Chris Slay wears bib overalls and wire-rimmed glasses, occasionally recites poetry, and watches right whales for a living.

Once more into the breach.

David Wiley, National Marine Fisheries
Service.

After this year’s dismal right whale calving season, the poetry that comes to Slay’s mind is darkly pessimistic. The rarest whale of them all may be getting rarer.

The Northern right whale, the most endangered of the big whales, travels south each winter from Canada’s Bay of Fundy to give birth in its only known calving grounds, the warm, shallow coastal waters off south Georgia and north Florida.

Few whales showed up, though, for the 1999-2000 calving season. And only one birth was confirmed by a photo despite teams of researchers combing the area in planes and small boats for 38 days, logging more than 26,000 miles. A second calf was spotted, but not confirmed.

Researchers like Slay, of the New England Aquarium, are worried. He doesn’t want to say he’s seeing the last Northern right whales, but extinction is a strong possibility unless more babies are born.

“I don’t think any of us working with these animals are ready to throw in the towel,” he remarked. “Many of us don’t want to readily admit that these whales might be on the ropes, but there’s definitely blood on the mat.”

Map: Office of Naval
Research.

Scientists estimate that only 300 to 350 of the Northern right whales are left — so few that researchers know the females by sight and by name. The number of calves born has been falling steadily. Twenty-one births were recorded in 1996, 18 in 1997, six in 1998, and four in 1999.

Not only babies were missing this year. Fewer adults — less than a half dozen — were seen. During a normal season, 35 or 40 adults and juveniles are spotted.

It’s enough to leave Slay quoting the darker lines from T. S. Eliot (“This is the way the world ends, not with a bang but with a whimper”) and Dylan Thomas (“Rage, rage against the dying of the light”).

Love at First Right

Slay saw his first right whale in February 1988 while he was working as an observer on a dredge that was digging a channel for the Navy’s submarine base in Kingsland, Ga. — right in the middle of an area now identified as right whale critical habitat.

“She was number 1704 and I’ll never forget her,” Slay said.

A few years earlier, Savannah-based naturalist Cathy Sakas found a dead right whale calf — umbilical cord attached — on a remote Georgia island. It was the first proof anyone had that right whales were present and giving birth in Georgia waters. Until then, all right whale research was done in the Bay of Fundy, where the whales appear each summer.

Having a whale of a time.

Chris Slay, New England Aquarium.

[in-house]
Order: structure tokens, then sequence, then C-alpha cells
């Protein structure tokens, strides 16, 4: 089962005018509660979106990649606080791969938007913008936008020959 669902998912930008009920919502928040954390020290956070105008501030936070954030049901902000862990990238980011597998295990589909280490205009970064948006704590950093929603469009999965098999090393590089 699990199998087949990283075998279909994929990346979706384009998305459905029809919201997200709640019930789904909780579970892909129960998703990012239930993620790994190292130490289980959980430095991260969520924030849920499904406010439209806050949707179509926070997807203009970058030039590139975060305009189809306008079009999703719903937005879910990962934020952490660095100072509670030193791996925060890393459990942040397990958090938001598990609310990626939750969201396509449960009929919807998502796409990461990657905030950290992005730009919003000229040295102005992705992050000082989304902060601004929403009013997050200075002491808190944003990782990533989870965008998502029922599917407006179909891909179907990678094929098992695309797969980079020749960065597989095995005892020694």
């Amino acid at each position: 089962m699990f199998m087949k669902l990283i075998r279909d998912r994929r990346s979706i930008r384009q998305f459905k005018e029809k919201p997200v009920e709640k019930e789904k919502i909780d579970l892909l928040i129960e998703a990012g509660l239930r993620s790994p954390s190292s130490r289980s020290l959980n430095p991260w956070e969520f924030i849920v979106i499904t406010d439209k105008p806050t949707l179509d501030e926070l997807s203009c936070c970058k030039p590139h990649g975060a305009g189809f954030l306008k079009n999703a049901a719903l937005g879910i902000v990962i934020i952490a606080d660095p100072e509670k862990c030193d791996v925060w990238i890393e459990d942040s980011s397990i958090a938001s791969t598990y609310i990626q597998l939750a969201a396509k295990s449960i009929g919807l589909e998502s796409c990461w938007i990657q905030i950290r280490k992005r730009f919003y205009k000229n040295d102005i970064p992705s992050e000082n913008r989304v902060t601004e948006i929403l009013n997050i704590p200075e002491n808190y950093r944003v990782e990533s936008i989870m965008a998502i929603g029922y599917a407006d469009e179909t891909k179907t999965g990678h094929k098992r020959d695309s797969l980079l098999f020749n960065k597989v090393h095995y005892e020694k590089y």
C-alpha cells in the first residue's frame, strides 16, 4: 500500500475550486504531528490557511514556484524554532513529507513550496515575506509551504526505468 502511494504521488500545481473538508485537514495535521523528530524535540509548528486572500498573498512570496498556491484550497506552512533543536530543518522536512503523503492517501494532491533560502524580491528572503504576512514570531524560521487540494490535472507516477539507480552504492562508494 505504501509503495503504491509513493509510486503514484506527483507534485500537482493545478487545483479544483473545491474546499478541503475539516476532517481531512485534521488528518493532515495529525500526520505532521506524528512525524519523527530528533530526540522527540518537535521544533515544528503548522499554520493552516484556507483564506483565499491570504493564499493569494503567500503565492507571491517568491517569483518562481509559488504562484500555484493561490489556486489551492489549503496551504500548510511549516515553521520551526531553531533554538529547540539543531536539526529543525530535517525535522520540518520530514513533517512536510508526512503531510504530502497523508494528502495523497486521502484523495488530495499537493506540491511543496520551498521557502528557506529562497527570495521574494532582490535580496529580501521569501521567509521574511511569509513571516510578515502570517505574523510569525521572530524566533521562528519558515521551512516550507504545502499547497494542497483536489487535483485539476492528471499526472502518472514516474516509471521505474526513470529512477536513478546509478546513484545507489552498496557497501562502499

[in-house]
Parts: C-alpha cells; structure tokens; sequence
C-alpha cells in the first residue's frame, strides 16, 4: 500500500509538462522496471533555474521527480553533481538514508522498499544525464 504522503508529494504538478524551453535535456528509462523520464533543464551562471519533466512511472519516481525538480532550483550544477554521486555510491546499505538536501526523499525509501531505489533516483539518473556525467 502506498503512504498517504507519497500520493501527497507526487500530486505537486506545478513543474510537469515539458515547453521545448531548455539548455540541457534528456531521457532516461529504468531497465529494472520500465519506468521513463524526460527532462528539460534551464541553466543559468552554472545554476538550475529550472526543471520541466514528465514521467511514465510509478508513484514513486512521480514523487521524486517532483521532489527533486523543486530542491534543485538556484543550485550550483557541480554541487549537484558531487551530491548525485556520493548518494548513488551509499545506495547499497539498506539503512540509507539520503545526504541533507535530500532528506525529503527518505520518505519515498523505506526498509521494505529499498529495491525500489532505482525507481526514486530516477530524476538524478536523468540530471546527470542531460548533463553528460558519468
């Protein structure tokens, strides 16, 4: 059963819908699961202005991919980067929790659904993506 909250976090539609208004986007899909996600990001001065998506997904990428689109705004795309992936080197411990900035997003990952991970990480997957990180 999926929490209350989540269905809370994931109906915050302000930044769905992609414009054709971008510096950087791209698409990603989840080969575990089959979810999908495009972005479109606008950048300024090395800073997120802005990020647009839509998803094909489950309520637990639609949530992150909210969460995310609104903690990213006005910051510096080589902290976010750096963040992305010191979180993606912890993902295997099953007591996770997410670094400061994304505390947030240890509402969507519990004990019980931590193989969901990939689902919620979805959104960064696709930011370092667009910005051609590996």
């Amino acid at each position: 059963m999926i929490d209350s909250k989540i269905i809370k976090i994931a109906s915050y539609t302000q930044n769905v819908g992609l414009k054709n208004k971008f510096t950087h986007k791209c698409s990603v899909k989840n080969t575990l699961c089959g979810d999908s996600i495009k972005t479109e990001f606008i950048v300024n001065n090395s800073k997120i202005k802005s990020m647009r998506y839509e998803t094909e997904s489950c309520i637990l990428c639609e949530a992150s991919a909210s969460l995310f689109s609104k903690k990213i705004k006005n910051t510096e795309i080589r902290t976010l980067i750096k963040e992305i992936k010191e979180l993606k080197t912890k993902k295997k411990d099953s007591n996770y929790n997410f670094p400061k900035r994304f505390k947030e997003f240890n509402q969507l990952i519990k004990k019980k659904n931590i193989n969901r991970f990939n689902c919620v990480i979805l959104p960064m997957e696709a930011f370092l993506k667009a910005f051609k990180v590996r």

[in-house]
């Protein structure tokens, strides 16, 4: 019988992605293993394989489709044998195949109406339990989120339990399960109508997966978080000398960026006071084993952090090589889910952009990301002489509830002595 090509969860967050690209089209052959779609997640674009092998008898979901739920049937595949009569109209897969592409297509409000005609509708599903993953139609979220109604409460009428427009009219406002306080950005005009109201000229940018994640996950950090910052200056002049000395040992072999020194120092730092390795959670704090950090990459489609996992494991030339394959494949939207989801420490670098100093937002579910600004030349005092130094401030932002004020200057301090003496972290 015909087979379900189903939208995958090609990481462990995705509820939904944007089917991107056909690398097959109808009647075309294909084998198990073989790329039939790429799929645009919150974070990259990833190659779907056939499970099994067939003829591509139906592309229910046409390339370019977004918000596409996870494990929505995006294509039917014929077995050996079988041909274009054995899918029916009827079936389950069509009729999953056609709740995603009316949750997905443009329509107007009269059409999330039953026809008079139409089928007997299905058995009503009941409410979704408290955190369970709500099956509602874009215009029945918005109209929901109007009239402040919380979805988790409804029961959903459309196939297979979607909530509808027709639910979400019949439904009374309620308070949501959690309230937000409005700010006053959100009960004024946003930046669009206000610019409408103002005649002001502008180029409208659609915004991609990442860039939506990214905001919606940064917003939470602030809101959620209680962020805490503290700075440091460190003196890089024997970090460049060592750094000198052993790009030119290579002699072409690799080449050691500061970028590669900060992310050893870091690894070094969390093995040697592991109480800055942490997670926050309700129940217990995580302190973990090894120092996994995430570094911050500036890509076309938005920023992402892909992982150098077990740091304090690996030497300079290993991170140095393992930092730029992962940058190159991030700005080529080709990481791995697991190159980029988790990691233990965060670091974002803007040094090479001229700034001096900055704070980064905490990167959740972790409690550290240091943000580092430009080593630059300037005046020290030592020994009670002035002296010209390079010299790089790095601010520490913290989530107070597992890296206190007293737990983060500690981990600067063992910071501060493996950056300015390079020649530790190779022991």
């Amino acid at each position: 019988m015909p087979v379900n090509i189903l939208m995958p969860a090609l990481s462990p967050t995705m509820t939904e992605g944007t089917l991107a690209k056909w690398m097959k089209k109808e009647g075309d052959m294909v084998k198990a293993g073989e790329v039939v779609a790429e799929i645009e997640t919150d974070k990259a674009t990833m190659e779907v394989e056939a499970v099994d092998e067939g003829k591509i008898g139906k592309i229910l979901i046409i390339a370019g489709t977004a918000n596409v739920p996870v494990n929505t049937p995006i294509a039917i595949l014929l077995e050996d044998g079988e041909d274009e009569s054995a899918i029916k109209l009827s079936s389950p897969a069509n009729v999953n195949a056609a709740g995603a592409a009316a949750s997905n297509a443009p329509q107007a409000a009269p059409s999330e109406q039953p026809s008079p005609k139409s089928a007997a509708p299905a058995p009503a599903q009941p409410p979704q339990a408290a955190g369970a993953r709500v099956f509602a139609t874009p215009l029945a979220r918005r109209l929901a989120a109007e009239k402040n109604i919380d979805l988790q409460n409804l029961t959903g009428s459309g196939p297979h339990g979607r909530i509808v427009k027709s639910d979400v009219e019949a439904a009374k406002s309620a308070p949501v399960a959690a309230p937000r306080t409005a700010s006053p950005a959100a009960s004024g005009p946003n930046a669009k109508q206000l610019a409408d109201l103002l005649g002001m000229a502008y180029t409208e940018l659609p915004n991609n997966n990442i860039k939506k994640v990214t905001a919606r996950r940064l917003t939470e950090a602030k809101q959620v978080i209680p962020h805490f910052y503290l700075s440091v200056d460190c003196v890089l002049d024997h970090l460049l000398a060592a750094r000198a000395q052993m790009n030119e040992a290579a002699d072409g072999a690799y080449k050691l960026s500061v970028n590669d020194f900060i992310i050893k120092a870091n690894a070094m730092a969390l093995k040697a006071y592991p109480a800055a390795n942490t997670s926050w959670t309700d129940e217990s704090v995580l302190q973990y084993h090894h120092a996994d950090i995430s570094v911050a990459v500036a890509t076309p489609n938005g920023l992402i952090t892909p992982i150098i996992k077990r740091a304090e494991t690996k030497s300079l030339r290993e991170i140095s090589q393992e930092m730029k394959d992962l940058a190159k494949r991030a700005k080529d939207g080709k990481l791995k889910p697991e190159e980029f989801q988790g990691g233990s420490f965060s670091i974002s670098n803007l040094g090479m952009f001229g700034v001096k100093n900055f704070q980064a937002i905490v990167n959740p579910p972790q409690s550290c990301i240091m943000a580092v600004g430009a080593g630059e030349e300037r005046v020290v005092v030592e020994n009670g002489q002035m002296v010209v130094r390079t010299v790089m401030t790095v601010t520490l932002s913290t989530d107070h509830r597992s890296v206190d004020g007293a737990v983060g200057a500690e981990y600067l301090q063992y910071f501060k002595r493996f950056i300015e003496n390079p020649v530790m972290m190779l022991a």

After his encounter with 1704, Slay wrangled a part-time job with the New England Aquarium’s summer whale program in Fundy. He’s been watching whales professionally ever since — traveling to the calving grounds in the winter and to Fundy in the summer.

This is the most dismal year he’s had.

But there are a few bright spots. For one, the port of St. John, New Brunswick, on the Bay of Fundy is considering shifting local shipping lanes to get ships out of the way of whales. “It’s a big deal to be discussing that sort of change,” Slay said.

Historically, collisions with ships have been the leading cause of death for adult right whales. In the Southeast, Slay and others run an early warning system that alerts ships by radio when a whale is in the area. There have been no ship strikes of right whales in the Southeast in several years.

The fishing industry presents another obstacle for the whales, though. Two to four adults get entangled in fixed fishing gear each year in the Northeast. Sometimes whale watch teams are able to get close enough to cut the gear away. Usually, though, entanglement results in death.

“[The gear] is all very heavy; it does not rot,” Slay said. “So it cuts deeper and deeper. It’s a slow, agonizing, horrible death.”

With a population so low, the loss of even one individual — whether from ship strike or entanglement — is a body blow to the population.

Krilling Me Softly

This year, when whale watchers expanded their search into waters off the Carolinas, north of the calving grounds, they found whales farther off shore than normal. It’s possible that the whales have been kept from their usual territory by three years of abnormal weather — caused by the swing between El Niño and La Niña — and unusually warm coastal waters.

There she blows … for now.

National Marine Fisheries Service.

Some scientists theorize that weather anomalies, which can stir deep sea currents, hamper the whales’ search for food. The huge mammals, which have no teeth, feed by straining tiny tidbits — krill and microscopic shrimp — through modified hairs in their mouths called baleen.

The females might not be finding enough food to support a successful pregnancy. And pregnancy intervals — the years between giving birth — may be lengthening.

This is bad news for a struggling population. Whales take a long time to reach sexual maturity and only a healthy birthrate will guarantee the species’ survival.

Researchers will hold their breaths until summer, when the whales make their annual appearance in the Bay of Fundy. Perhaps a few mothers and calves will show up.

A last bit of hopeful news: A lot of known young females in the remaining population are coming into their reproductive years and some older females are due for a calf. If global weather patterns normalize, researchers hope they could be tracking as many as 20 calves next year.